The Northern Echo

The Northern Echo

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The Northern Echo

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The Northern Echo is a daily regional morning newspaper serving the north-east of England. The paper is based in Priestgate, Darlington. Its first edition was published on 1 January 1870. The paper was started by John Hyslop Bell with the backing of the Pease family, largely to counter the political outpourings of rival newspapers, the Darlington & Stockton Times and the Darlington Mercury.

The Northern Echo enjoyed early success under its second editor, W. T. Stead, who brought the paper international notoriety during the Bulgarian Atrocities agitation in 1876. Leading Liberals such as Gladstone and Joseph Chamberlain became great admirers and the historian E. A. Freeman went so far as to declare the Northern Echo, "the best paper in Europe." However, the loss of Stead to the Pall Mall Gazette in 1880 and the resignation of founder, Bell in 1889, took a heavy toll on the Echo and its sales slumped to a critical low for decades after. The collapse of the Pease dynasty and increased competition from rival newspapers added to the Echo's troubles and, by the time it limped into the twentieth century, it was on the verge of bankruptcy.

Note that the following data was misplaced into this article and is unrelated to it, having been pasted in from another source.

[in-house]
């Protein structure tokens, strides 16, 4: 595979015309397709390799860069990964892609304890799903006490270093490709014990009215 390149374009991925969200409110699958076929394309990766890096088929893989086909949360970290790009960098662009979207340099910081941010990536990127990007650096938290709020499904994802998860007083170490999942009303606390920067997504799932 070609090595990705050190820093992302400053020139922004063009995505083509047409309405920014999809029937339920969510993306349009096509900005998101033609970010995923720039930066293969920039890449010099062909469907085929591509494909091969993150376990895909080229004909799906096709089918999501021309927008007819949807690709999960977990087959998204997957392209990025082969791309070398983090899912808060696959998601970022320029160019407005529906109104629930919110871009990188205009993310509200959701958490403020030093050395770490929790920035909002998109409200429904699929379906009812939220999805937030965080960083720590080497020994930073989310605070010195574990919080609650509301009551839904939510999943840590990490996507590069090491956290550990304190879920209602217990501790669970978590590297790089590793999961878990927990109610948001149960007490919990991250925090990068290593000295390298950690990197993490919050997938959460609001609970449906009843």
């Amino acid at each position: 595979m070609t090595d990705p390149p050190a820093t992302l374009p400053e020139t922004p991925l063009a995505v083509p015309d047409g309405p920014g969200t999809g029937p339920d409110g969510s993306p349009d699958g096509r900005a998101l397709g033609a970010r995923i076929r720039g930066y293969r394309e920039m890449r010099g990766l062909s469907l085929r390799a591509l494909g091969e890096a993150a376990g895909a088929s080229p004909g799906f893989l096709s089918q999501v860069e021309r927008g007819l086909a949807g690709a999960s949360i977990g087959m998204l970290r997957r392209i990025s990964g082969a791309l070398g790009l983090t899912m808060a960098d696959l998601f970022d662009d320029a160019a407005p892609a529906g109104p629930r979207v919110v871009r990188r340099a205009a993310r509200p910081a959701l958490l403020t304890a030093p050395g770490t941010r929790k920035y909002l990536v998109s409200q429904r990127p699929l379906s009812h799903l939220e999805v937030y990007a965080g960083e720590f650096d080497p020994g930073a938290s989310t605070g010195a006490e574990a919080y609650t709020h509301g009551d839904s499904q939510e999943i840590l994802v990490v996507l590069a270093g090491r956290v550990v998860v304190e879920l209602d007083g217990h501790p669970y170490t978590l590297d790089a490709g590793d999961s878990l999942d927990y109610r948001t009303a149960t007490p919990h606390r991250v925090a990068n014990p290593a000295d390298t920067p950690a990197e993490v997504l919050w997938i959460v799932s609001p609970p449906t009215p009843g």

It was saved from ruin in 1903, when it was acquired by the North of England Newspaper Company, a group owned by chocolatiers...
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